The horses galloped forward in a cloud of dust, their manes flying in the wind. Hany Abu-Assad, a boy of 4, crawled under his seat in terror. After the cowboy movie ended, he dragged his parents behind the theater, looking for the thundering herd. All he found was an empty lot.
This week Abu-Assad, now 43 and a prominent Arab Israeli movie director, came to Washington to promote "Paradise Now," which opens here Friday and which may frighten audiences in another way. He describes it as a "hyper-realistic thriller" about the 48 hours two Palestinian would-be bombers spend before a planned attack.
Abu-Assad said the film's purpose was not to alienate Western viewers, but to help them understand the environment and motivations that could transform ordinary people -- in this case, two young men with grimy, dead-end jobs in the West Bank -- into suicide bombers.
"I am against suicide bombings. Yet it is an everyday occurrence, an extreme act. How could someone do that? How could they justify this to their families, to themselves?" he said during an interview last Friday. In "Paradise Now," he explores the possible answers.
Born in Nazareth in 1961, Abu-Assad said he fell in love with film as a youth. At 19, he went to Amsterdam to study engineering, and returned home in 1989 to find a Palestinian uprising in the West Bank and Gaza Strip.
"There was such ferment in the streets, such a tremendous need to express frustrations," he recalled. He worked on a Palestinian film called "Curfew," then went back to Amsterdam to learn more about filmmaking.
Over the past decade, he has gained recognition for such films as "Ford Transit" and "Rana's Wedding." This year, he won two major prizes in Europe for "Paradise Now," produced with his Israeli partner Amir Harel. Warner Independent Pictures bought the North American rights, and it was shown at the New York Film Festival last month.
Abu-Assad said he conducted extensive research for the film, reading studies by Palestinian psychologists and transcripts of Israeli police interrogations of potential suicide bombers who got cold feet.
He also talked with a variety of Palestinians, and even re-read the biblical story of Samson. Betrayed by Delilah, his hair shorn and eyes blinded, Samson destroyed a temple filled with people, saying, "O God, that I may be avenged upon the Philistines for one of my two eyes. . . . Let me die with the Philistines."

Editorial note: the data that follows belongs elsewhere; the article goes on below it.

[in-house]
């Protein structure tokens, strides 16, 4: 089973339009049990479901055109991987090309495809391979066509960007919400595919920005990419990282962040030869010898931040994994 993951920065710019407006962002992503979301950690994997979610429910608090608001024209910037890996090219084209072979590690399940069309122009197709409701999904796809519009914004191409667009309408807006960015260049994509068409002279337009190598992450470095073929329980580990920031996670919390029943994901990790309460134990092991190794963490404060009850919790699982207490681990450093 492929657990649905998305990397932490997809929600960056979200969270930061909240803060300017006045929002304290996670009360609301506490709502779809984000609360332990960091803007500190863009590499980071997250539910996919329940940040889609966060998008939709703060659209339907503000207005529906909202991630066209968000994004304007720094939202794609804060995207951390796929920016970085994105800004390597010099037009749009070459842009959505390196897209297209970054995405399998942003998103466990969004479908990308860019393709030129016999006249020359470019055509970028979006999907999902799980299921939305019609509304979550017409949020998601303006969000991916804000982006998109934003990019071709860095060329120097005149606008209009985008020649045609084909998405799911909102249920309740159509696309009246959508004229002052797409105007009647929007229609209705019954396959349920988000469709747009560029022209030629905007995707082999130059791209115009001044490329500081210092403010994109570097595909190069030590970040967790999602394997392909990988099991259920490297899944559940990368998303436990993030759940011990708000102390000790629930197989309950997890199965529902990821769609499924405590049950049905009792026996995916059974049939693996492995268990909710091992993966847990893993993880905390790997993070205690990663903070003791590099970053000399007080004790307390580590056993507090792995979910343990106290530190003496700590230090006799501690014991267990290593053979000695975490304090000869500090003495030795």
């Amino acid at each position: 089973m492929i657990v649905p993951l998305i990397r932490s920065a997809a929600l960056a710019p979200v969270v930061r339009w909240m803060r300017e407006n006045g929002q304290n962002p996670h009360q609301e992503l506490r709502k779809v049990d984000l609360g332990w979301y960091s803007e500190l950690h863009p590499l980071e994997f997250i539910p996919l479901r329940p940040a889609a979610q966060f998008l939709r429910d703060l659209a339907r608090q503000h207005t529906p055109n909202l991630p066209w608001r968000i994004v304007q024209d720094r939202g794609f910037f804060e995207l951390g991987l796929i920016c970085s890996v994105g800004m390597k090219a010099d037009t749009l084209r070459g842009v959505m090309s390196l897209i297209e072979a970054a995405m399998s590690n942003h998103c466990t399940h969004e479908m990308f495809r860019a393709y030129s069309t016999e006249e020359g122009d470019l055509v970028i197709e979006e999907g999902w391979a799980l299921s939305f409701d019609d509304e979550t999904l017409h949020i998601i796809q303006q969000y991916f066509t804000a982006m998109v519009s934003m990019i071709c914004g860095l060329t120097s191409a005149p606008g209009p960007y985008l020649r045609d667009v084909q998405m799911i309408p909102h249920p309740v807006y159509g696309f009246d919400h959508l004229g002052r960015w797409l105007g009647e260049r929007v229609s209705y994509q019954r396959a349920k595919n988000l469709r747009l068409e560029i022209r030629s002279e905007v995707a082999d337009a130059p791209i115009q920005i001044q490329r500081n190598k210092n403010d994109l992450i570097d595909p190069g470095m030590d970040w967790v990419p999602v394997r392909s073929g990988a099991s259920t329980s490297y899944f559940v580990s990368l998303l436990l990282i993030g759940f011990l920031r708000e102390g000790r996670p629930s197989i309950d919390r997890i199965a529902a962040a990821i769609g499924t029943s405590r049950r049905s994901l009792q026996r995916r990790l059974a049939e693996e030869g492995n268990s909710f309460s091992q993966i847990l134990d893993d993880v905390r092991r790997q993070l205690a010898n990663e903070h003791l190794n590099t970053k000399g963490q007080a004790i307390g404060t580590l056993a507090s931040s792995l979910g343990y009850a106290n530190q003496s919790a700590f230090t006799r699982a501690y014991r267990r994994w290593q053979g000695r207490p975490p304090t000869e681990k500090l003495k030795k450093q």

From these diverse sources emerged "Paradise Now," the story of Khaled and Said, two friends recruited for a bombing strike in Tel Aviv. At first, they are perched on a hill overlooking Nablus, thinking thoughts grander than their gritty, anonymous lives in the warren of alleys below. Gradually they become infatuated with the idea of violent martyrdom.
"It is a complicated thing to want to kill yourself with your foes," Abu-Assad said. "You do that first to master your own fear and rule yourself. To push the button becomes a form of personal revenge against humiliation. In one blow you kill the coward within you, your impotence and the external threat."
Ultimately, one of the friends backs out of the plot. Khaled is shaken when an Israeli patrol opens fire unexpectedly and shamed by the indignation of a young woman named Suha. Said gets as far as an Israeli bus stop with explosives strapped under his suit, but decides not to get on the bus when he spots a pretty little girl inside. Later, he is shown on another bus full of Israeli soldiers, but the film then ends ambiguously, with a blank white screen.
"Paradise Now" is more a study of inner psychological struggles than a polemic on politics or religion. It is also a sophisticated argument for peace.
"I understand the need for resistance, but I don't understand these operations, even from a military point of view," Abu-Assad said.
The film will open later this month at theaters in Israel. Abu-Assad said he was surprised it passed censorship requirements there. But Katriel Schory, the director general of Israel's Film Fund, told the British newspaper the Guardian that "the script tells us of the big dilemmas of the situation that these two young friends find themselves in, and the environment they live in. For many Israelis, I think it is not a bad idea to understand the circumstances, the psyche and everything involved in these terrible steps," he said.
When "Paradise Now" was shown in New York, Abu-Assad said some audience members asked him whether he wanted to humanize terrorists.
"This is entertainment," he recalled telling them. "You don't condone the mafia, yet you watch 'The Sopranos' and 'The Godfather.' How is this different?"
The film has comic moments, such as when a clumsy cameraman tries to record the final statements of a suicide bomber but his camera keeps jamming. There are also hints of religious symbolism, such as a last supper at a long table in the bomb plotters' cavernous stone hideout.
But more than anything, Abu-Assad told a packed screening at the National Geographic building, he wanted the story to be a "metaphor for emotions we can all share. . . . This is the story of humanity," he said. "I wanted to defy this logic of force and produce something that history will not forget. All I can be is a witness."